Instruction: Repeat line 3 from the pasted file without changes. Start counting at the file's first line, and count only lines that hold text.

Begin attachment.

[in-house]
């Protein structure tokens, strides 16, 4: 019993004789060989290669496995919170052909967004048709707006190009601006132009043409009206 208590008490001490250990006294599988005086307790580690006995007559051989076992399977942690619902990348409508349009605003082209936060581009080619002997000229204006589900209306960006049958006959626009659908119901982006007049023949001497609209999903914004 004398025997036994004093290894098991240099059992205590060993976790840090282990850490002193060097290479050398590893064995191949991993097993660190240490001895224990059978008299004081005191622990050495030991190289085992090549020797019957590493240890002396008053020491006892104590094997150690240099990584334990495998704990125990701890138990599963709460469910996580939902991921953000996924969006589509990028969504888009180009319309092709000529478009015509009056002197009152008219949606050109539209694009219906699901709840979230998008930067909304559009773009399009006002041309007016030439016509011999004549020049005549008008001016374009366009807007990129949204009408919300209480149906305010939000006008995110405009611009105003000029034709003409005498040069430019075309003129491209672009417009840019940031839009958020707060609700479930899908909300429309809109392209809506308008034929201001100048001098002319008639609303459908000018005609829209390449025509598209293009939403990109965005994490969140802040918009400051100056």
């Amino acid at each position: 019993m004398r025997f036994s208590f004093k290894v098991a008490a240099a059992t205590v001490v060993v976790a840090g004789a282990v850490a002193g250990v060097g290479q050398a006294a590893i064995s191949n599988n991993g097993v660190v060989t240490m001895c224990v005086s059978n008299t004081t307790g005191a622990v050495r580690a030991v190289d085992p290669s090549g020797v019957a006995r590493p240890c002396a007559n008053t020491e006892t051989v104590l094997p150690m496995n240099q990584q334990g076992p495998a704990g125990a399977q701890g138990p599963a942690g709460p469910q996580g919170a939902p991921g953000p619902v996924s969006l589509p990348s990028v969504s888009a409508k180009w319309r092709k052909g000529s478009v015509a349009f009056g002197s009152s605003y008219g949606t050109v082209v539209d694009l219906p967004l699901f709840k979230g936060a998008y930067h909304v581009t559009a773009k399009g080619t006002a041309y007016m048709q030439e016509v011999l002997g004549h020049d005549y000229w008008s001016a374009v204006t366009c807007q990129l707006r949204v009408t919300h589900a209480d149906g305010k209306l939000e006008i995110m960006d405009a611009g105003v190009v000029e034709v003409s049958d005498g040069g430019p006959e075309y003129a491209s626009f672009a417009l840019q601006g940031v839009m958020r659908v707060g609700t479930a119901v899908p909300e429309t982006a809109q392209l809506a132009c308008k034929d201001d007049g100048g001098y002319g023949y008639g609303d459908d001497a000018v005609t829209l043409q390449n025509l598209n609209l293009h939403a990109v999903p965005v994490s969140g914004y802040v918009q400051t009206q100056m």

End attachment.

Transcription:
């Amino acid at each position: 019993m004398r025997f036994s208590f004093k290894v098991a008490a240099a059992t205590v001490v060993v976790a840090g004789a282990v850490a002193g250990v060097g290479q050398a006294a590893i064995s191949n599988n991993g097993v660190v060989t240490m001895c224990v005086s059978n008299t004081t307790g005191a622990v050495r580690a030991v190289d085992p290669s090549g020797v019957a006995r590493p240890c002396a007559n008053t020491e006892t051989v104590l094997p150690m496995n240099q990584q334990g076992p495998a704990g125990a399977q701890g138990p599963a942690g709460p469910q996580g919170a939902p991921g953000p619902v996924s969006l589509p990348s990028v969504s888009a409508k180009w319309r092709k052909g000529s478009v015509a349009f009056g002197s009152s605003y008219g949606t050109v082209v539209d694009l219906p967004l699901f709840k979230g936060a998008y930067h909304v581009t559009a773009k399009g080619t006002a041309y007016m048709q030439e016509v011999l002997g004549h020049d005549y000229w008008s001016a374009v204006t366009c807007q990129l707006r949204v009408t919300h589900a209480d149906g305010k209306l939000e006008i995110m960006d405009a611009g105003v190009v000029e034709v003409s049958d005498g040069g430019p006959e075309y003129a491209s626009f672009a417009l840019q601006g940031v839009m958020r659908v707060g609700t479930a119901v899908p909300e429309t982006a809109q392209l809506a132009c308008k034929d201001d007049g100048g001098y002319g023949y008639g609303d459908d001497a000018v005609t829209l043409q390449n025509l598209n609209l293009h939403a990109v999903p965005v994490s969140g914004y802040v918009q400051t009206q100056m």